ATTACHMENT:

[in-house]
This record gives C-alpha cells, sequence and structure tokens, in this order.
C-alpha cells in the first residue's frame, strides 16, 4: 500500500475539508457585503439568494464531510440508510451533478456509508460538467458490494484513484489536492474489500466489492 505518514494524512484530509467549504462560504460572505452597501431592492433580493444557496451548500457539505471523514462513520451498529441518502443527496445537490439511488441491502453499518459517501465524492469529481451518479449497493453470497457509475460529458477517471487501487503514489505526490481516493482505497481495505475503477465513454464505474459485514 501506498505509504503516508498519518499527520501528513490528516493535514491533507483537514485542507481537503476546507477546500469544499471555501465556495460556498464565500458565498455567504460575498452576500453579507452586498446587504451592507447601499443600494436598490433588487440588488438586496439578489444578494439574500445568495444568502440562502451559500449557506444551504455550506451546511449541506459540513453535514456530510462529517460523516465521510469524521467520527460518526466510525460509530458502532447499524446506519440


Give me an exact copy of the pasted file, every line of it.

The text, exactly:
[in-house]
This record gives C-alpha cells, sequence and structure tokens, in this order.
C-alpha cells in the first residue's frame, strides 16, 4: 500500500475539508457585503439568494464531510440508510451533478456509508460538467458490494484513484489536492474489500466489492 505518514494524512484530509467549504462560504460572505452597501431592492433580493444557496451548500457539505471523514462513520451498529441518502443527496445537490439511488441491502453499518459517501465524492469529481451518479449497493453470497457509475460529458477517471487501487503514489505526490481516493482505497481495505475503477465513454464505474459485514 501506498505509504503516508498519518499527520501528513490528516493535514491533507483537514485542507481537503476546507477546500469544499471555501465556495460556498464565500458565498455567504460575498452576500453579507452586498446587504451592507447601499443600494436598490433588487440588488438586496439578489444578494439574500445568495444568502440562502451559500449557506444551504455550506451546511449541506459540513453535514456530510462529517460523516465521510469524521467520527460518526466510525460509530458502532447499524446506519440